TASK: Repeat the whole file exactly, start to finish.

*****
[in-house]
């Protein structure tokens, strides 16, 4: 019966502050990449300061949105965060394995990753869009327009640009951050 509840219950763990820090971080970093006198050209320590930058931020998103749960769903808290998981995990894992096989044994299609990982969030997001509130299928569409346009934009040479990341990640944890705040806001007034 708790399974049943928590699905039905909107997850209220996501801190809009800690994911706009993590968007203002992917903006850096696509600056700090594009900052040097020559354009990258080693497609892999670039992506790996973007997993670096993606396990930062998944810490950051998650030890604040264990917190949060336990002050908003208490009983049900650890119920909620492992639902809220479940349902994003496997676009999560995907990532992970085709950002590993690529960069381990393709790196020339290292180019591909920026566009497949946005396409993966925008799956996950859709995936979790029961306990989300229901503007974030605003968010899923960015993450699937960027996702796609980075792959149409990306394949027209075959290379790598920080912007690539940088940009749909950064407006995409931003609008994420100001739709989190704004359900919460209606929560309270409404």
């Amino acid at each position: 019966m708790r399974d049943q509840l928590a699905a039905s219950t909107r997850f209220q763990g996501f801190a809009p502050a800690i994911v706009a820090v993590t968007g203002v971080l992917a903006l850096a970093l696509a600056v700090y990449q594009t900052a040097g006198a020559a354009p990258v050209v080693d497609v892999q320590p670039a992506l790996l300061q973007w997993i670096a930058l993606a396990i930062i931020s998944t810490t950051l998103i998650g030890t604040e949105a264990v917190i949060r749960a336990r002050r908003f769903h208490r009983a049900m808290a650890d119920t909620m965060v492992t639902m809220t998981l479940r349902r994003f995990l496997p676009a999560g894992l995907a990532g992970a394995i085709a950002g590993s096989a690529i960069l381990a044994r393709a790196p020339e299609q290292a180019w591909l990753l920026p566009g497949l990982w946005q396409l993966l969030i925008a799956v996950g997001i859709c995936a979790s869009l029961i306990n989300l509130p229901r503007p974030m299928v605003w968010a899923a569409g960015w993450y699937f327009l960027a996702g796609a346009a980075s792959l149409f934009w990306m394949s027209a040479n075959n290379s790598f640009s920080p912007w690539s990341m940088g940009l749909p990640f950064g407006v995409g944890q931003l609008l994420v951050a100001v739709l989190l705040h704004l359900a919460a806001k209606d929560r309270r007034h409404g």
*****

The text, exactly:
[in-house]
């Protein structure tokens, strides 16, 4: 019966502050990449300061949105965060394995990753869009327009640009951050 509840219950763990820090971080970093006198050209320590930058931020998103749960769903808290998981995990894992096989044994299609990982969030997001509130299928569409346009934009040479990341990640944890705040806001007034 708790399974049943928590699905039905909107997850209220996501801190809009800690994911706009993590968007203002992917903006850096696509600056700090594009900052040097020559354009990258080693497609892999670039992506790996973007997993670096993606396990930062998944810490950051998650030890604040264990917190949060336990002050908003208490009983049900650890119920909620492992639902809220479940349902994003496997676009999560995907990532992970085709950002590993690529960069381990393709790196020339290292180019591909920026566009497949946005396409993966925008799956996950859709995936979790029961306990989300229901503007974030605003968010899923960015993450699937960027996702796609980075792959149409990306394949027209075959290379790598920080912007690539940088940009749909950064407006995409931003609008994420100001739709989190704004359900919460209606929560309270409404």
């Amino acid at each position: 019966m708790r399974d049943q509840l928590a699905a039905s219950t909107r997850f209220q763990g996501f801190a809009p502050a800690i994911v706009a820090v993590t968007g203002v971080l992917a903006l850096a970093l696509a600056v700090y990449q594009t900052a040097g006198a020559a354009p990258v050209v080693d497609v892999q320590p670039a992506l790996l300061q973007w997993i670096a930058l993606a396990i930062i931020s998944t810490t950051l998103i998650g030890t604040e949105a264990v917190i949060r749960a336990r002050r908003f769903h208490r009983a049900m808290a650890d119920t909620m965060v492992t639902m809220t998981l479940r349902r994003f995990l496997p676009a999560g894992l995907a990532g992970a394995i085709a950002g590993s096989a690529i960069l381990a044994r393709a790196p020339e299609q290292a180019w591909l990753l920026p566009g497949l990982w946005q396409l993966l969030i925008a799956v996950g997001i859709c995936a979790s869009l029961i306990n989300l509130p229901r503007p974030m299928v605003w968010a899923a569409g960015w993450y699937f327009l960027a996702g796609a346009a980075s792959l149409f934009w990306m394949s027209a040479n075959n290379s790598f640009s920080p912007w690539s990341m940088g940009l749909p990640f950064g407006v995409g944890q931003l609008l994420v951050a100001v739709l989190l705040h704004l359900a919460a806001k209606d929560r309270r007034h409404g």